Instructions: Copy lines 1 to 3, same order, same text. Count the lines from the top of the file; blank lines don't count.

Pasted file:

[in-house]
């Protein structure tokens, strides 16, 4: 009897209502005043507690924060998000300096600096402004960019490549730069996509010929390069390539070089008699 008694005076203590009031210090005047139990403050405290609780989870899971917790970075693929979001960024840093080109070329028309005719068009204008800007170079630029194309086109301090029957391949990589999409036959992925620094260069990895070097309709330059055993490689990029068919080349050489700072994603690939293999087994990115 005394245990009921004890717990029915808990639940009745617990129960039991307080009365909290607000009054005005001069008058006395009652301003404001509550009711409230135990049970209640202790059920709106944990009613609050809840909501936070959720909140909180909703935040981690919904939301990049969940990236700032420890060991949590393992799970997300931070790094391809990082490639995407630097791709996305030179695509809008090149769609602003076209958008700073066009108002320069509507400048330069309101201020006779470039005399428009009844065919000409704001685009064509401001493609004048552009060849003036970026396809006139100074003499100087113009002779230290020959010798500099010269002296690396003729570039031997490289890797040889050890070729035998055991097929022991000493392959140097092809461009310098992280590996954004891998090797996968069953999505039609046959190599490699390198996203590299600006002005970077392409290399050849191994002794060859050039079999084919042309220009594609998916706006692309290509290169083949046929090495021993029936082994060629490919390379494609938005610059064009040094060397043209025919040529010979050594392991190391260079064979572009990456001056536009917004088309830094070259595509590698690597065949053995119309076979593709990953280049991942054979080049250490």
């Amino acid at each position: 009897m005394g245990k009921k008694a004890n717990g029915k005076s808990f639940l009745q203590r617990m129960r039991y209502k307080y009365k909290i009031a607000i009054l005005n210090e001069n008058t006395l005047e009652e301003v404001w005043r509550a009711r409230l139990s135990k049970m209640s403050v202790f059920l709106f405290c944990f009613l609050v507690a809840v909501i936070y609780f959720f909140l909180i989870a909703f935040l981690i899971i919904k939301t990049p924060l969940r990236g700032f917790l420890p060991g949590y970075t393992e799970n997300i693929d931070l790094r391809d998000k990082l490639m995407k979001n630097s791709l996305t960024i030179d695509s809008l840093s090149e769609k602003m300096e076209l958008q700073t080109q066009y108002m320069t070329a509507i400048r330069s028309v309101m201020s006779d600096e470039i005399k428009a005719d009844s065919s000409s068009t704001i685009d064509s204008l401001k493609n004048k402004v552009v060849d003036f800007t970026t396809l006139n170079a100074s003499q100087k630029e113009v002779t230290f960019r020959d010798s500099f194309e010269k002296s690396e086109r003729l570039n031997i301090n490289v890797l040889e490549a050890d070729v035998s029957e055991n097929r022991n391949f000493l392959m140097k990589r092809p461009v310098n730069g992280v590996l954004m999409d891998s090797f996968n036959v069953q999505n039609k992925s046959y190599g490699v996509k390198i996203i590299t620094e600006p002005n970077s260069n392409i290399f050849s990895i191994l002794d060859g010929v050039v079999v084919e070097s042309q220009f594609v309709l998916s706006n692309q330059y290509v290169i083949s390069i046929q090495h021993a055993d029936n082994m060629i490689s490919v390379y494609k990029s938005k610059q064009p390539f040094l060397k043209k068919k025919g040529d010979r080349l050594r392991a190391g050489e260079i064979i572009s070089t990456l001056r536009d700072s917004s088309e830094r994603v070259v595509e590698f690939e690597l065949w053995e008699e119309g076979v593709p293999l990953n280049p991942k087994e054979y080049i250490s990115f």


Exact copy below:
[in-house]
């Protein structure tokens, strides 16, 4: 009897209502005043507690924060998000300096600096402004960019490549730069996509010929390069390539070089008699 008694005076203590009031210090005047139990403050405290609780989870899971917790970075693929979001960024840093080109070329028309005719068009204008800007170079630029194309086109301090029957391949990589999409036959992925620094260069990895070097309709330059055993490689990029068919080349050489700072994603690939293999087994990115 005394245990009921004890717990029915808990639940009745617990129960039991307080009365909290607000009054005005001069008058006395009652301003404001509550009711409230135990049970209640202790059920709106944990009613609050809840909501936070959720909140909180909703935040981690919904939301990049969940990236700032420890060991949590393992799970997300931070790094391809990082490639995407630097791709996305030179695509809008090149769609602003076209958008700073066009108002320069509507400048330069309101201020006779470039005399428009009844065919000409704001685009064509401001493609004048552009060849003036970026396809006139100074003499100087113009002779230290020959010798500099010269002296690396003729570039031997490289890797040889050890070729035998055991097929022991000493392959140097092809461009310098992280590996954004891998090797996968069953999505039609046959190599490699390198996203590299600006002005970077392409290399050849191994002794060859050039079999084919042309220009594609998916706006692309290509290169083949046929090495021993029936082994060629490919390379494609938005610059064009040094060397043209025919040529010979050594392991190391260079064979572009990456001056536009917004088309830094070259595509590698690597065949053995119309076979593709990953280049991942054979080049250490």
């Amino acid at each position: 009897m005394g245990k009921k008694a004890n717990g029915k005076s808990f639940l009745q203590r617990m129960r039991y209502k307080y009365k909290i009031a607000i009054l005005n210090e001069n008058t006395l005047e009652e301003v404001w005043r509550a009711r409230l139990s135990k049970m209640s403050v202790f059920l709106f405290c944990f009613l609050v507690a809840v909501i936070y609780f959720f909140l909180i989870a909703f935040l981690i899971i919904k939301t990049p924060l969940r990236g700032f917790l420890p060991g949590y970075t393992e799970n997300i693929d931070l790094r391809d998000k990082l490639m995407k979001n630097s791709l996305t960024i030179d695509s809008l840093s090149e769609k602003m300096e076209l958008q700073t080109q066009y108002m320069t070329a509507i400048r330069s028309v309101m201020s006779d600096e470039i005399k428009a005719d009844s065919s000409s068009t704001i685009d064509s204008l401001k493609n004048k402004v552009v060849d003036f800007t970026t396809l006139n170079a100074s003499q100087k630029e113009v002779t230290f960019r020959d010798s500099f194309e010269k002296s690396e086109r003729l570039n031997i301090n490289v890797l040889e490549a050890d070729v035998s029957e055991n097929r022991n391949f000493l392959m140097k990589r092809p461009v310098n730069g992280v590996l954004m999409d891998s090797f996968n036959v069953q999505n039609k992925s046959y190599g490699v996509k390198i996203i590299t620094e600006p002005n970077s260069n392409i290399f050849s990895i191994l002794d060859g010929v050039v079999v084919e070097s042309q220009f594609v309709l998916s706006n692309q330059y290509v290169i083949s390069i046929q090495h021993a055993d029936n082994m060629i490689s490919v390379y494609k990029s938005k610059q064009p390539f040094l060397k043209k068919k025919g040529d010979r080349l050594r392991a190391g050489e260079i064979i572009s070089t990456l001056r536009d700072s917004s088309e830094r994603v070259v595509e590698f690939e690597l065949w053995e008699e119309g076979v593709p293999l990953n280049p991942k087994e054979y080049i250490s990115f």